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COMMENT: In the aftermath of the assassination of Colorado Department of Corrections Chief Tom Clements, observers are asking if there are links to his recent handling of a high-profile case involving a Saudi accused of sexually abusing his Indonesian housekeeper.
Homaidan al-Turki had also been mentioned in connection with terrorism and was something of a cause celebre in Saudi Arabia, where both the sexual abuse charges and terrorism allegations were dismissed as incidents of “Islamophobia.”
In addition to Saudi royals, State Department personnel and former Department of Homeland Security chief Michael Chertoff  went to bat for al-Turki.
Might someone have been paid to eliminate Clements? If so, who? Is there a link to Clements’ handling of the al-Turki case?
EXCERPT: Tom Clements, 58, was shot around 8:30 p.m. Tuesday in Monument, north of Colorado Springs, and a witness reported a person driving away in a dark-colored “boxy” car that had its engine running at the time of the shooting, authorities said.
Investigators were exploring all possibilities, including that the shooting could have been related to Clements’ job as executive director of the Colorado Department of Corrections, which he took after years working in Missouri corrections. . . .
. . . . While Clements generally kept a low profile, his killing comes a week after he denied a request by a Saudi national to serve out the remainder of a Colorado prison sentence in Saudi Arabia. He cited al-Turki’s refusal to undergo sex offender treatment.
Homaidan al-Turki, a well-known member of Denver’s Muslim community, was convicted in state court in 2006 of unlawful sexual contact by use of force, theft and extortion and sentenced to 28 years to life in prison. Prosecutors said he kept a housekeeper a virtual slave for four years and sexually assaulted her. A judge reduced the sentence to eight years to life.
Al-Turki insisted the case was politically motivated. He owned a company that some years ago sold CDs of sermons recorded by Anwar al-Awlaki, killed in a drone strike in Yemen in 2011.
Al-Turki’s conviction angered Saudi officials and prompted the U.S. State Department to send Colorado Attorney General John Suthers to Saudi Arabia to meet with King Abdullah, Crown Prince Sultan and al-Turki’s family.
After Clements’ shooting, someone with the State Department called the Colorado Corrections Department. . . .
EXCERPT: . . . . Defense argument
Defense attorney John Richilano argued the federal government only filed fraudulent sex-slave charges after failing to make a terrorism case against Al-Turki. They claimed Mr. Al-Turki was under FBI-investigation on possible terrorism links before his arrest. Federal court documents filed by the defense show that the Denver Joint Terrorism Task Force had Al-Turki under a “full fledge investigation” suspecting “he is closely aligned to terrorists and may be providing material support to terrorism.” Evidence also indicated a federal investigation of proceeds from Al-Basheer Publications. They highlighted an incident from April 2005 in Illinois, when state police stopped Al-Turki on Interstate 80 near LaSalle. A message on the national crime information computer warned the officers “terrorist organization member — caution, do not alert this individual to this notice.” His lawyers claim school documents in his car were removed, copied and faxed by the Illinois State Police to the Denver FBI. The U.S. Attorney’s Office responded by maintaining that the terrorism investigation was totally unrelated to the victims allegations. . . .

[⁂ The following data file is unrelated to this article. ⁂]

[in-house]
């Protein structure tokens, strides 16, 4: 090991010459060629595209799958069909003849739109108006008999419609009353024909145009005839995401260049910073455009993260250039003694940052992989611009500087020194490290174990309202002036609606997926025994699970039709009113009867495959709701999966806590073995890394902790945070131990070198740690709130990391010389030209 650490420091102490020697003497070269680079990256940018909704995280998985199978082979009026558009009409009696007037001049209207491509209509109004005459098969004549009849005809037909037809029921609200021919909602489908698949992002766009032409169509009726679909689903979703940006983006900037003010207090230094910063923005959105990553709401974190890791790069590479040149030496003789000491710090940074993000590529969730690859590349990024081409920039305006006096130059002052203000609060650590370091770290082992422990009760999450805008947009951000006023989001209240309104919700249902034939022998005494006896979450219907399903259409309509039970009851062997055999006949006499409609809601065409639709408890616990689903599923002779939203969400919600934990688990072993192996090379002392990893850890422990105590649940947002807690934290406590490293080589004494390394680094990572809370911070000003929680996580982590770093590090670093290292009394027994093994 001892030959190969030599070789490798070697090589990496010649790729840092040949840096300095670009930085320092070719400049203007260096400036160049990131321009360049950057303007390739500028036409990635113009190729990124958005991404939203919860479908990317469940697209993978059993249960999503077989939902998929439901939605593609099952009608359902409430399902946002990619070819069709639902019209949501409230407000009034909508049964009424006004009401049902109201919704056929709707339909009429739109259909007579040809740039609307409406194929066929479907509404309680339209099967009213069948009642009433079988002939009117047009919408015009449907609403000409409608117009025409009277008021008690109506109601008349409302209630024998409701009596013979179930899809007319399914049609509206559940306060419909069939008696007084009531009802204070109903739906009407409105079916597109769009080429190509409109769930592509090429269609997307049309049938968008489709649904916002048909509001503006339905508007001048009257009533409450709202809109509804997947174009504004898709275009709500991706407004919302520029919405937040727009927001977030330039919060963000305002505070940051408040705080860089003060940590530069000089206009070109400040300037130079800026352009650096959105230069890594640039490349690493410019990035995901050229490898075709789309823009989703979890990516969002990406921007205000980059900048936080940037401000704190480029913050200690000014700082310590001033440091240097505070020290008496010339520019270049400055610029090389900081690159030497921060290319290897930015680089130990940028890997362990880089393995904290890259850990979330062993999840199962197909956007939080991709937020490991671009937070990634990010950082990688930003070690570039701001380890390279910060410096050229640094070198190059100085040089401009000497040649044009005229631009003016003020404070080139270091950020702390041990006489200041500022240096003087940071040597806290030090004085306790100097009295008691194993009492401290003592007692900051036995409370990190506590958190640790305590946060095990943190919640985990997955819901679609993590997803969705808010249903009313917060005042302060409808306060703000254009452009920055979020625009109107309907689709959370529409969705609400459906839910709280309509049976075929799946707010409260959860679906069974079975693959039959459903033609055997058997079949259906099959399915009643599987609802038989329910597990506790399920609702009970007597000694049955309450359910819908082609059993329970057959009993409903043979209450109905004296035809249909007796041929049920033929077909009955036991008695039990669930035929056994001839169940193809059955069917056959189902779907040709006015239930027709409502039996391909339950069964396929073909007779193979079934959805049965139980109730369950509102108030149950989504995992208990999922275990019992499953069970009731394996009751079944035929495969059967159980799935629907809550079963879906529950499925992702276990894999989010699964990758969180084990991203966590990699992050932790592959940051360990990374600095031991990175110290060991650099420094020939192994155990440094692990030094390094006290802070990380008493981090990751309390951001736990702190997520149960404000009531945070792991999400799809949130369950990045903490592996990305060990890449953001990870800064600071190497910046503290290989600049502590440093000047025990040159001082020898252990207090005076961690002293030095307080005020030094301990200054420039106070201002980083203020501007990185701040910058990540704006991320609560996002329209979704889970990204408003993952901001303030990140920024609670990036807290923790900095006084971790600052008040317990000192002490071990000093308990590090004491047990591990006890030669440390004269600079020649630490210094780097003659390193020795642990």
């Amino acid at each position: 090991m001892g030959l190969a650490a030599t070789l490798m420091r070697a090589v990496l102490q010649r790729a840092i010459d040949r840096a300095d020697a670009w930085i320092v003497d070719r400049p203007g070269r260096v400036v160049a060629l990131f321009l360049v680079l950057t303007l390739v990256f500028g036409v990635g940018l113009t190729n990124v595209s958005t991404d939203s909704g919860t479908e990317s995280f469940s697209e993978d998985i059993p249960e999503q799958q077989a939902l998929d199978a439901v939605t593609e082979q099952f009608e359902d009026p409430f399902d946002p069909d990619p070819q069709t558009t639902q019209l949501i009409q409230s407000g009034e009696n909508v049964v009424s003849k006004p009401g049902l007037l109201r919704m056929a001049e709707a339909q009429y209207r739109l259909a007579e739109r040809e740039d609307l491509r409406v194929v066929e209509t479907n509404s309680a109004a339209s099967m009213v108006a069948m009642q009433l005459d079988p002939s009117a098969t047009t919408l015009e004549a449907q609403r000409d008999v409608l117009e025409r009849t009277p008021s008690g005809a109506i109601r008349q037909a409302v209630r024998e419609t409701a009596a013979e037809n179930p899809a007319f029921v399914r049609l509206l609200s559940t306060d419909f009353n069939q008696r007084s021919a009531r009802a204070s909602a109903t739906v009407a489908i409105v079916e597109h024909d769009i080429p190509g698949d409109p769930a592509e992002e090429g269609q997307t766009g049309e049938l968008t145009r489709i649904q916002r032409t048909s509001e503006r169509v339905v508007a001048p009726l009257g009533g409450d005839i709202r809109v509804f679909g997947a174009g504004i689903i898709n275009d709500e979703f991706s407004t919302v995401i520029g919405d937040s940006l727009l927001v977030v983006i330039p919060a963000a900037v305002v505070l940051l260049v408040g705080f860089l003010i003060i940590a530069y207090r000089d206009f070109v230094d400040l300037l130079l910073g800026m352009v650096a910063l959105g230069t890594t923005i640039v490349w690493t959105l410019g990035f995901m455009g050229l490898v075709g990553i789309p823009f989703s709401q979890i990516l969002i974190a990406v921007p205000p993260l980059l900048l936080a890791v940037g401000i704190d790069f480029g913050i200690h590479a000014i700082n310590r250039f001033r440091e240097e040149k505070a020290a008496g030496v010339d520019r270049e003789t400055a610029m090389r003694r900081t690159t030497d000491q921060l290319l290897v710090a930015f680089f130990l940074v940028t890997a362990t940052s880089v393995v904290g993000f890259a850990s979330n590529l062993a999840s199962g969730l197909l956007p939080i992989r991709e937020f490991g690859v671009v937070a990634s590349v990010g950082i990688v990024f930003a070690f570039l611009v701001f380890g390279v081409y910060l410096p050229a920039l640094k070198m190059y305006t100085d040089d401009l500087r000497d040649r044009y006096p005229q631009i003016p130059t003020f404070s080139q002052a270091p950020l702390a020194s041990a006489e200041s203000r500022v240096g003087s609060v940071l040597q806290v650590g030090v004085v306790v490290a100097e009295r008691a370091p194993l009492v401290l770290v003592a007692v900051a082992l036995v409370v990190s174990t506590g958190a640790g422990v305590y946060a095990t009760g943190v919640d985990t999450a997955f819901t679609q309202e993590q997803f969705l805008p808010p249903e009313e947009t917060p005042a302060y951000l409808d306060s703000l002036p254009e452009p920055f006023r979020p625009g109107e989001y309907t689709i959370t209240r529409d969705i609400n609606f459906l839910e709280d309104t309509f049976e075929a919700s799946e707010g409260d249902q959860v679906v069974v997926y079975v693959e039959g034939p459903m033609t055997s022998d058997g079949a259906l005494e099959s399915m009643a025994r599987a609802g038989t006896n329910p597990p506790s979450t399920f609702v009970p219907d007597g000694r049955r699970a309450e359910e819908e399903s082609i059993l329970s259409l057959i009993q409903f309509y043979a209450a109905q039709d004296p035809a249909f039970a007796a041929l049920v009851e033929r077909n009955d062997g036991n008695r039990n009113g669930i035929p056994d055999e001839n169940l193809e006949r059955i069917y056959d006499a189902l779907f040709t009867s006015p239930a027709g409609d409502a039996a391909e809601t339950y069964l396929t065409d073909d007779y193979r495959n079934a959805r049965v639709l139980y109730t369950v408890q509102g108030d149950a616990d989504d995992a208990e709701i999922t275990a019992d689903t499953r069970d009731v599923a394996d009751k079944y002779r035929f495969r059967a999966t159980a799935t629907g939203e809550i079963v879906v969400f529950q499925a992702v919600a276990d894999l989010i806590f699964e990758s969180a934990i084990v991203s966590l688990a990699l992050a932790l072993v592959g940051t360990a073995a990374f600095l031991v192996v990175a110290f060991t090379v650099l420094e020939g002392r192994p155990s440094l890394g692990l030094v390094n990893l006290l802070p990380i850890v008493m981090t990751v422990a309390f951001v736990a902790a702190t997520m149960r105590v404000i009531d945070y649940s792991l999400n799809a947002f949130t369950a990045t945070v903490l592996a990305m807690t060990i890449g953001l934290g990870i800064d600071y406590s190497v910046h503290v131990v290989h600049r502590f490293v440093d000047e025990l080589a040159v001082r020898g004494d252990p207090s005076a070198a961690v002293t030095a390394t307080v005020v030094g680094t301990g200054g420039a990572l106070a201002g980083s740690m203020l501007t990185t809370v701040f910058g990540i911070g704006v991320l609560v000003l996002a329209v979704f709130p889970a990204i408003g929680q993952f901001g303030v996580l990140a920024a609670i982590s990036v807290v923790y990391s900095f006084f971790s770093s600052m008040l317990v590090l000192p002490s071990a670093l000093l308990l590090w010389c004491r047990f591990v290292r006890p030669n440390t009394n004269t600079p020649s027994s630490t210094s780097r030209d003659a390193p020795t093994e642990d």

. . . . The Homaidan Al-Turki case sparked controversy and high-profile attention from Muslims worldwide, particularly in the Kingdom of Saudi Arabia, where local media portrayed him as a victim of bias against Muslims and said he would not have been convicted of these crimes had he been tried in his native country.
For example, in a show of support, the Saudi government provided Al-Turki with $400,000 to post bond. In November 2006, Colorado Attorney General John Suthers travelled to Saudi Arabia where he visited King Abdullah, Crown Prince Sultan, and Al-Turki’s family in an attempt to clear up “misperceptions” about the U.S. judicial system and ease the Saudi royal family’s concerns over whether Homaidan Al-Turki was treated fairly. Suthers went there at the request of the U.S. ambassador in Saudi Arabia, who had the State Department contact Colorado Governor Bill Owens. The trip was sponsored and paid for by the U.S. State Department.
Even years after the case was closed, the issue continues to arouse powerful emotions in Saudi Arabia and affect the delicate balance of Saudi-US foreign relations. Saleh Bin-Humaid, chairman of the Consultative Assembly of Saudi Arabia (Shoura Council), brought up Al-Turki’s case during an official meeting with the US Secretary of Homeland Security Michael Chertoff in Riyadh on March 26, 2009, when he urged Americans to review the topic. According to a public statement from Bin-Humaid, “The Saudi people sympathize with Homaidan Al-Turki and they closely follow up his case.”
In 2010, a campaign has been launched by the citizens of Saudi Arabia, Homaidan’s friends and family, and all those who hope for his release. . . .